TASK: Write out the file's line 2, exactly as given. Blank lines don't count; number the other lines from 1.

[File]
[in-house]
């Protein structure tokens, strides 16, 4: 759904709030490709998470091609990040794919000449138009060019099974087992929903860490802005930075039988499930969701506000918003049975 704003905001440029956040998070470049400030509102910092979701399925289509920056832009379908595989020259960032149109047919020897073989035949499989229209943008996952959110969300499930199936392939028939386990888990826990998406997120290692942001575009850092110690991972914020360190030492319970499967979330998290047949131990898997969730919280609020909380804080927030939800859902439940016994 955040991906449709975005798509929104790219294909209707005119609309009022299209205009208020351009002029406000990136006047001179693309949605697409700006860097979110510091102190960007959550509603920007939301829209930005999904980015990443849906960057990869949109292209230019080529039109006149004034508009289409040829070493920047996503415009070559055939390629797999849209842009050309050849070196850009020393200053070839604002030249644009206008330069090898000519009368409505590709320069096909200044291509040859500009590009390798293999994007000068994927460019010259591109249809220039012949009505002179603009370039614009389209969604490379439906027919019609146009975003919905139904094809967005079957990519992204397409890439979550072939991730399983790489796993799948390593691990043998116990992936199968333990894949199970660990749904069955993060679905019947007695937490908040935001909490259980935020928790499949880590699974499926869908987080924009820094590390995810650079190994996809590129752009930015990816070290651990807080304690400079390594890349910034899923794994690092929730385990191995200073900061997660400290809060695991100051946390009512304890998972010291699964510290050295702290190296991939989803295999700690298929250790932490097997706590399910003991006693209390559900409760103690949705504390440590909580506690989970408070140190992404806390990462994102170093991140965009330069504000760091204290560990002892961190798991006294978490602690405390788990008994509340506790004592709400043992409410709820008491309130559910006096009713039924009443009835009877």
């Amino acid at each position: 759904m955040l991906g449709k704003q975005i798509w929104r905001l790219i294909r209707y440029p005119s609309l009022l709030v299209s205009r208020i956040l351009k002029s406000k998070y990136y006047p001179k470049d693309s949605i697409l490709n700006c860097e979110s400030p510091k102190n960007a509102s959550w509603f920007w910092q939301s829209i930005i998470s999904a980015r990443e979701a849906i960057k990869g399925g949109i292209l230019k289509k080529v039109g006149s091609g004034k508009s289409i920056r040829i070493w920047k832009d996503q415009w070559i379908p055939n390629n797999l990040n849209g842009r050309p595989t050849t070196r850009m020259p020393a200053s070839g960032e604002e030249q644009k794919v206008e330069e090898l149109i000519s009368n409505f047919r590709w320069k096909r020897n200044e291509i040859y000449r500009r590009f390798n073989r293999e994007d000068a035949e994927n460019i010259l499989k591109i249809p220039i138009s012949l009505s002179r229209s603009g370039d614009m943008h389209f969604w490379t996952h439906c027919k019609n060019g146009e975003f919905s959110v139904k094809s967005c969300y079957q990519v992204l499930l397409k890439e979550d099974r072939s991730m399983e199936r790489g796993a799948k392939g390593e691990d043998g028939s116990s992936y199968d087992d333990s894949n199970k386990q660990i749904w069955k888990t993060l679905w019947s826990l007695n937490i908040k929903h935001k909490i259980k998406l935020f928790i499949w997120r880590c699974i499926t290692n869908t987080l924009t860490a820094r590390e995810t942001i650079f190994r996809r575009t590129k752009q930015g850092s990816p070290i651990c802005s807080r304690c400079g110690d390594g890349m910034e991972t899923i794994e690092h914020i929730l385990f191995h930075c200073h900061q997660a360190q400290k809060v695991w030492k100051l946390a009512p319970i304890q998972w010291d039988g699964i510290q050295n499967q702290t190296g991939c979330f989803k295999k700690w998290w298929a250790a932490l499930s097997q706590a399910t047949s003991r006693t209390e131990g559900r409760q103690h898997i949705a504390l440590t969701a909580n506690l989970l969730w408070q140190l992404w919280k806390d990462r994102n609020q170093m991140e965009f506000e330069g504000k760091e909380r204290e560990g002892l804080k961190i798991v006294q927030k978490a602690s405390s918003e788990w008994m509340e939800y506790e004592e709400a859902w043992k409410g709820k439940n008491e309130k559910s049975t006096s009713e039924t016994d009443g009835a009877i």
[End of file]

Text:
């Protein structure tokens, strides 16, 4: 759904709030490709998470091609990040794919000449138009060019099974087992929903860490802005930075039988499930969701506000918003049975 704003905001440029956040998070470049400030509102910092979701399925289509920056832009379908595989020259960032149109047919020897073989035949499989229209943008996952959110969300499930199936392939028939386990888990826990998406997120290692942001575009850092110690991972914020360190030492319970499967979330998290047949131990898997969730919280609020909380804080927030939800859902439940016994 955040991906449709975005798509929104790219294909209707005119609309009022299209205009208020351009002029406000990136006047001179693309949605697409700006860097979110510091102190960007959550509603920007939301829209930005999904980015990443849906960057990869949109292209230019080529039109006149004034508009289409040829070493920047996503415009070559055939390629797999849209842009050309050849070196850009020393200053070839604002030249644009206008330069090898000519009368409505590709320069096909200044291509040859500009590009390798293999994007000068994927460019010259591109249809220039012949009505002179603009370039614009389209969604490379439906027919019609146009975003919905139904094809967005079957990519992204397409890439979550072939991730399983790489796993799948390593691990043998116990992936199968333990894949199970660990749904069955993060679905019947007695937490908040935001909490259980935020928790499949880590699974499926869908987080924009820094590390995810650079190994996809590129752009930015990816070290651990807080304690400079390594890349910034899923794994690092929730385990191995200073900061997660400290809060695991100051946390009512304890998972010291699964510290050295702290190296991939989803295999700690298929250790932490097997706590399910003991006693209390559900409760103690949705504390440590909580506690989970408070140190992404806390990462994102170093991140965009330069504000760091204290560990002892961190798991006294978490602690405390788990008994509340506790004592709400043992409410709820008491309130559910006096009713039924009443009835009877």